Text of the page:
Indispensable for me in the Criterion package are the interviews with two remarkable women, the film editors Eleanor Hamerow and Miriam Arsham. Hamerow relates the arduous process of putting together the dance segments for A Dancer’s World, filmed in the studio to a score by Cameron McCosh. Hamerow created a continuity for the dance examples, and McCosh re-recorded the music. Then Graham filmed her spoken part. As told by the film’s producer, Nathan Kroll, in another Criterion segment, Graham refused to be interviewed on camera, but she agreed to a quasi-lecture-demonstration format. Graham told Kroll the idea originated on tour in Amsterdam when the sets and costumes didn’t arrive in time for a performance. So Graham assembled the dancers onstage and had them show phrases which she commented on for the audience. Actually, choreographers had been doing lecture-demonstrations since the 1930s for critic John Martin’s modern dance series at the New School. The format got refined and became a feature of touring that continues today. Another part of the legend, Kroll relates, is that he persuaded director John Housman, who was a friend of both himself and Graham, to stand reassuringly behind the camera while Graham pretended to be making up and dressing in costume as she recorded the narration.

Hamerow talks about discovering a nightmare and trying to fix it. The dancing in Appalachian Spring seemed to be out of sync with the score. It turned out that someone had forgotten to set the camera properly. As the editor, she had to find segments that fit the music and the dance together. She admits that, seeing the finished film, she’s still not sure they got it all in sync. Arsham, who edited Night Journey, also comments pointedly about creating a continuity between an edited film image and an existing musical score, in that case by William Schuman. This has been an unending problem with dance films. Whenever the film is cut, for cinematic or other reasons, the editor has to bridge the musical interruptions that result. Hollywood films, with their huge budgets, can afford to add the score after the film has been edited, so you don’t get jolted. But dance films, with their limited budgets, must use an audio tape of the score, probably made in performance or a late rehearsal, which would be the only time an orchestra could be assembled to play it. When the image skips from one camera to another, or when a dancing error has to be reshot, the score goes on, and the editor has to match the two pieces. The film of Night Journey cuts often between the principals, Oedipus and Jocasta, and the important Chorus, while William Schuman’s score plays throughout. I haven’t seen Night Journey on stage in many years, so I only know it from Kroll’s film. But the neo-expressionistic score seems to allow the dancers more room for phrasing than Copland’s Appalachian Spring, where the metrics of the music are based on folksongs and demand stricter adherence from the dancers.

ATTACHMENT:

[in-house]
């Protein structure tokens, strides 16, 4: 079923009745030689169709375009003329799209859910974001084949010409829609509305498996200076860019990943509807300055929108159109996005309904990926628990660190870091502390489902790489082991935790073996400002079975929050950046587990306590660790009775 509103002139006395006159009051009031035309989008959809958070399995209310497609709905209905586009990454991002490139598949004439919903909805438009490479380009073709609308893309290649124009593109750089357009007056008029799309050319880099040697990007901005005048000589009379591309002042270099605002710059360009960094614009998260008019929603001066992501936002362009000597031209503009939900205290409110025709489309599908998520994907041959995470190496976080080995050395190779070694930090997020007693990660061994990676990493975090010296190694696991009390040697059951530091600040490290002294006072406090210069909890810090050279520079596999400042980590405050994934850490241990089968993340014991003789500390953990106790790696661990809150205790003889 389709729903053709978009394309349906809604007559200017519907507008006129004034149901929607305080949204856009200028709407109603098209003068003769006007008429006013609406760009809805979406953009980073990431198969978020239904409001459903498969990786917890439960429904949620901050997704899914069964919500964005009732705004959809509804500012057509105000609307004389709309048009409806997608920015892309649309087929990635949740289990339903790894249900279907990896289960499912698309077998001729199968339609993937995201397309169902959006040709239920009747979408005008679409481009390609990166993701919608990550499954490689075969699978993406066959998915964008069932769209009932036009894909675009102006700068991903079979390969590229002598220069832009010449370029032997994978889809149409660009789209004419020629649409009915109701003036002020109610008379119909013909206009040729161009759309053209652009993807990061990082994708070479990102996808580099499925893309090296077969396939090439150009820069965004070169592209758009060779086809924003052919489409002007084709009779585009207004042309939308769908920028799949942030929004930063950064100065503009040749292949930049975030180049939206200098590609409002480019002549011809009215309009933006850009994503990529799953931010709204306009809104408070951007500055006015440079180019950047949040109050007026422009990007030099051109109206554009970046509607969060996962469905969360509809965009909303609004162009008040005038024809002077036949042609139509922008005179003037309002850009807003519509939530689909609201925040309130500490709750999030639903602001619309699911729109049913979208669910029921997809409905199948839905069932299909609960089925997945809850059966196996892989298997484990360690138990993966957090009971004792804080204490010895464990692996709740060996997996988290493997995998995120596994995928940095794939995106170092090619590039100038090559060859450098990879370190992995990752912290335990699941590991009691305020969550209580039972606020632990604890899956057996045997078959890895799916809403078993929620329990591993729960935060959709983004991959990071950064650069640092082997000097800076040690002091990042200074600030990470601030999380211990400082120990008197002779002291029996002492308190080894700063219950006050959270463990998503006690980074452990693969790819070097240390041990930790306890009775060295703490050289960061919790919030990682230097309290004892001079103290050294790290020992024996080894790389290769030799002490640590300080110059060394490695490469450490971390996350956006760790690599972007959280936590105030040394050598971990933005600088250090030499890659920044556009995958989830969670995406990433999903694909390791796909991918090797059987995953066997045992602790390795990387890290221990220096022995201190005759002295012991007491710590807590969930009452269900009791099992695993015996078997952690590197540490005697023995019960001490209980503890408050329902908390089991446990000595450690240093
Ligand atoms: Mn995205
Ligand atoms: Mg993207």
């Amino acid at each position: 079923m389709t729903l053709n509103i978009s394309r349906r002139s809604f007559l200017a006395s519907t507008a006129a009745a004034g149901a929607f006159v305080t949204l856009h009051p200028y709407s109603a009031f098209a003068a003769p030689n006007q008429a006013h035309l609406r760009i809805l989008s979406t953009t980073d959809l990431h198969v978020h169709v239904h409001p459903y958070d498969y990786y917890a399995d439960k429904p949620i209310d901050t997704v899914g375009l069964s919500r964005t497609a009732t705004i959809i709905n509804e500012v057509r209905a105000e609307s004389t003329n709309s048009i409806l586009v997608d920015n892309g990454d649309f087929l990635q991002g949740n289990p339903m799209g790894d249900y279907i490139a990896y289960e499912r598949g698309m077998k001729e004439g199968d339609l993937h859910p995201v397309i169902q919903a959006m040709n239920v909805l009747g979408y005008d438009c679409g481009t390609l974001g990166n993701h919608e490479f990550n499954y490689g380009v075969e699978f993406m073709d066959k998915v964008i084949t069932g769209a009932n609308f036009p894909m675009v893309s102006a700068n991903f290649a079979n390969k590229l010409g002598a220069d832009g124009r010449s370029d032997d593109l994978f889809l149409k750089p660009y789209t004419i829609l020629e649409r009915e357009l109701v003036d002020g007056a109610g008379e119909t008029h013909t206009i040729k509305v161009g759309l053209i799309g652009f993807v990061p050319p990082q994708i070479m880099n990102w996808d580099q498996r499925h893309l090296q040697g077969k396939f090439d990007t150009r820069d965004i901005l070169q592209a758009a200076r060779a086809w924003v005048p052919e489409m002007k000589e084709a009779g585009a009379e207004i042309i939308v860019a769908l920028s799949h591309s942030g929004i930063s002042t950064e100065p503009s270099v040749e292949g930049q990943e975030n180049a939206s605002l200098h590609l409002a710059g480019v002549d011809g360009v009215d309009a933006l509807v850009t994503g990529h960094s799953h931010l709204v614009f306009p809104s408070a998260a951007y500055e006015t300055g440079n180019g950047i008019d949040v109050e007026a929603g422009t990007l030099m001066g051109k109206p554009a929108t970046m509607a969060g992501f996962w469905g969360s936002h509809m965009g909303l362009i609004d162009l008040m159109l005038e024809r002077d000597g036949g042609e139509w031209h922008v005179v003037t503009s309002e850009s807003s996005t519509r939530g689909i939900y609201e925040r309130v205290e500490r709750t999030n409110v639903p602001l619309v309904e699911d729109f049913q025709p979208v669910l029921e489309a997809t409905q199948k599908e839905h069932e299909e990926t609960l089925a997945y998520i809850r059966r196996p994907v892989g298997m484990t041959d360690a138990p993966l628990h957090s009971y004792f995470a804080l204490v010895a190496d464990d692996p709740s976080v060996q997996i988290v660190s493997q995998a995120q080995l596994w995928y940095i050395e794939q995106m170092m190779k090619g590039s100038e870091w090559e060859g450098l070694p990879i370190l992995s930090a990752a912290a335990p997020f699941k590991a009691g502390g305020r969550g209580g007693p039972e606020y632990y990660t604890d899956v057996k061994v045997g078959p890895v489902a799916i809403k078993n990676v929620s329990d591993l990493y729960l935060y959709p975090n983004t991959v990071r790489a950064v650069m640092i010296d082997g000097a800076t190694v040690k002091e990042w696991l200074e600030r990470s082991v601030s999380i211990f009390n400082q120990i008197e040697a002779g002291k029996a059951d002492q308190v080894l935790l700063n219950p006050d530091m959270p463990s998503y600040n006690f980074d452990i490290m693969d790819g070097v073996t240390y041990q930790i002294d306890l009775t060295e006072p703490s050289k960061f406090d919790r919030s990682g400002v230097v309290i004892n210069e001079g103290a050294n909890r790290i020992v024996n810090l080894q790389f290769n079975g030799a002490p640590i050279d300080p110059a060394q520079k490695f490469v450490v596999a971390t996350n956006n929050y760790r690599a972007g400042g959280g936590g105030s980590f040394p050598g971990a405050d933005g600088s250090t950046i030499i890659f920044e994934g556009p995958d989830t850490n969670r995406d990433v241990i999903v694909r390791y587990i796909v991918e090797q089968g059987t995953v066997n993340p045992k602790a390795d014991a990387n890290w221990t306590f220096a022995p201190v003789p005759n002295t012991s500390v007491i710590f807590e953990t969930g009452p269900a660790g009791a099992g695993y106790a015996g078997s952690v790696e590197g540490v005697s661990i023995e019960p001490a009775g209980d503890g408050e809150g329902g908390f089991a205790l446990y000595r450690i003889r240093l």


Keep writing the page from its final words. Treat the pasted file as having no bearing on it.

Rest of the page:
Arsham notes the difference between a fixed-front camera view in a record film and the possibilities created by different camera positions in a more theatrical recording. With this called to my attention, I looked at the Night Journey film quite differently. I’d always been a bit miffed when the camera pulled away from one part of the dance to concentrate on something happening in another part of the stage. Arsham’s comments made me look at the film more as a narrative in itself, where you shift your attention from one person or event to another, skipping over what you may be missing. It seems to me that Graham’s Greek dances were more about the characters than the space they occupied. There’s no space in Night Journey, only landmarks—Isamu Noguchi’s bonelike bed, the flat-topped rocks on which Oedipus strides in triumph—and the props that bring doom to the characters—the staff that the blind prophet Tiresias pounds into the floor, the rope that serves as an umbil­ical cord and then as Jocasta’s noose. Arsham’s cutting and framing devices focus your attention on the engines of the plot. The victims are suspended in the background or brought into brutal closeup, intensifying Graham’s telling of the drama.
These days, it’s impossible to understand let alone teach dance history without using films. In lieu of live performances to look at, legend often passes for history. Isadora Duncan refused to be filmed, much to the dismay of later dance historians but to the benefit of her status as a temperamental, mysterious star. Graham also resisted filming for much of her early career, and she reworked her choreography according to her creative intentions, making quite drastic adapta­tions for a series of late television films. Kenneth King was a great believer in film and all other ways that technology could partner with his dance, but he made his dances on shoestrings throughout his choreographic career. Space City may be the only professional film of his that’s conceived as a whole piece. I don’t know if any of his stage performances were captured on record films.

Of course, any replica of a piece of choreography is going to be different or missing something from the original. Films are almost the only way to approximate the effect of live performance. Still, we have to allow for the interventions of editing, the capability of film and video technology at the time of the filming, the state of the dancers in the film, and the intentions of the choreographer. In some ways, dance is always a projection. The seemingly concrete and immediate presence that’s enshrined in the canon as stage choreography shares dance history with the personalities and the fantasies of dancers—including the inventions of Amelia Gray and the psychedelic images of Kenneth King.
[1] Isadora, by Amelia Gray. Farrar, Straus and Giroux. $27.00.